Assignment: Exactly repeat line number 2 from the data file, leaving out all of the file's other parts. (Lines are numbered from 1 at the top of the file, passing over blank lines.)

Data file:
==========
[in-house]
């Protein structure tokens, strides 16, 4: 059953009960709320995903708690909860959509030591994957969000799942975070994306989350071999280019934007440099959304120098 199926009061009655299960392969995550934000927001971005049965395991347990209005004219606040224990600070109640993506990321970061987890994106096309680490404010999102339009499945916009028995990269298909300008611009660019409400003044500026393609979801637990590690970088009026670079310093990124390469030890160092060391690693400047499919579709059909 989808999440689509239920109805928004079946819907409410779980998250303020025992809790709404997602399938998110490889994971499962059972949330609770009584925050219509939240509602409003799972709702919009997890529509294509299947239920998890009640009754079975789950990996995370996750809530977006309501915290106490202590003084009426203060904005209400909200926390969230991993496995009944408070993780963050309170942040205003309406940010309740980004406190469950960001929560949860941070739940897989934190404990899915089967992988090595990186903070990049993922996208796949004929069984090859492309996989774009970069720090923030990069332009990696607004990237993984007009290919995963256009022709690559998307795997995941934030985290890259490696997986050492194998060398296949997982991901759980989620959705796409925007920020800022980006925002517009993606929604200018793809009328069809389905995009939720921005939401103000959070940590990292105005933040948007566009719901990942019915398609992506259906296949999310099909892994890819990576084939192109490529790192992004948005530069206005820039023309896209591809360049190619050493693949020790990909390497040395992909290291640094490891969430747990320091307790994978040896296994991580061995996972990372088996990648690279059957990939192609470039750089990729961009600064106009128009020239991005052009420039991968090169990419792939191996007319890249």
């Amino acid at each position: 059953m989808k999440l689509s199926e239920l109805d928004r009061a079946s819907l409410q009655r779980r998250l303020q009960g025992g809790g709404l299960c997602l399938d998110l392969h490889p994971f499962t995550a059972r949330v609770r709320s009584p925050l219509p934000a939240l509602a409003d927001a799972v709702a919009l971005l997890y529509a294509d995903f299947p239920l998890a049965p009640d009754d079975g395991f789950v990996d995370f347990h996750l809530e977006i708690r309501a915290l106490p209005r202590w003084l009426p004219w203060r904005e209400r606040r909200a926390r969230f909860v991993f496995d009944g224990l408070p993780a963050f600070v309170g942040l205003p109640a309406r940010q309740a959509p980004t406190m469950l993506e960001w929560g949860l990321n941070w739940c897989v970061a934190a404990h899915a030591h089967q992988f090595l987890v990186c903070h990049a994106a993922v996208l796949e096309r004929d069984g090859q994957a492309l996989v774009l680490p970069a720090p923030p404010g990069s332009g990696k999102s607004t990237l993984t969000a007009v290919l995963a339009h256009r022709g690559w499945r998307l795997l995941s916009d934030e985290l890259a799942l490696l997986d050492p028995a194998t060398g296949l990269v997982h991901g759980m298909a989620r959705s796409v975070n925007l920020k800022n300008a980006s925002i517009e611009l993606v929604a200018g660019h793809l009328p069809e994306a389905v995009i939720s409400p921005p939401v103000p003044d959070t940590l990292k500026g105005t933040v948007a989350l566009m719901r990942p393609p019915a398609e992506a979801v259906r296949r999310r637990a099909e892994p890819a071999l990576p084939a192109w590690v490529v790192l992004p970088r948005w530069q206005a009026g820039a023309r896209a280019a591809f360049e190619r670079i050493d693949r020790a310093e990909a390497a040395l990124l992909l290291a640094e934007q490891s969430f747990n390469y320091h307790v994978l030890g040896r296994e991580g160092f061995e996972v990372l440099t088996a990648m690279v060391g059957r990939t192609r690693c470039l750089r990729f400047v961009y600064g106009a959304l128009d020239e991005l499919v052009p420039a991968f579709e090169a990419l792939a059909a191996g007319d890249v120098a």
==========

């Protein structure tokens, strides 16, 4: 059953009960709320995903708690909860959509030591994957969000799942975070994306989350071999280019934007440099959304120098 199926009061009655299960392969995550934000927001971005049965395991347990209005004219606040224990600070109640993506990321970061987890994106096309680490404010999102339009499945916009028995990269298909300008611009660019409400003044500026393609979801637990590690970088009026670079310093990124390469030890160092060391690693400047499919579709059909 989808999440689509239920109805928004079946819907409410779980998250303020025992809790709404997602399938998110490889994971499962059972949330609770009584925050219509939240509602409003799972709702919009997890529509294509299947239920998890009640009754079975789950990996995370996750809530977006309501915290106490202590003084009426203060904005209400909200926390969230991993496995009944408070993780963050309170942040205003309406940010309740980004406190469950960001929560949860941070739940897989934190404990899915089967992988090595990186903070990049993922996208796949004929069984090859492309996989774009970069720090923030990069332009990696607004990237993984007009290919995963256009022709690559998307795997995941934030985290890259490696997986050492194998060398296949997982991901759980989620959705796409925007920020800022980006925002517009993606929604200018793809009328069809389905995009939720921005939401103000959070940590990292105005933040948007566009719901990942019915398609992506259906296949999310099909892994890819990576084939192109490529790192992004948005530069206005820039023309896209591809360049190619050493693949020790990909390497040395992909290291640094490891969430747990320091307790994978040896296994991580061995996972990372088996990648690279059957990939192609470039750089990729961009600064106009128009020239991005052009420039991968090169990419792939191996007319890249």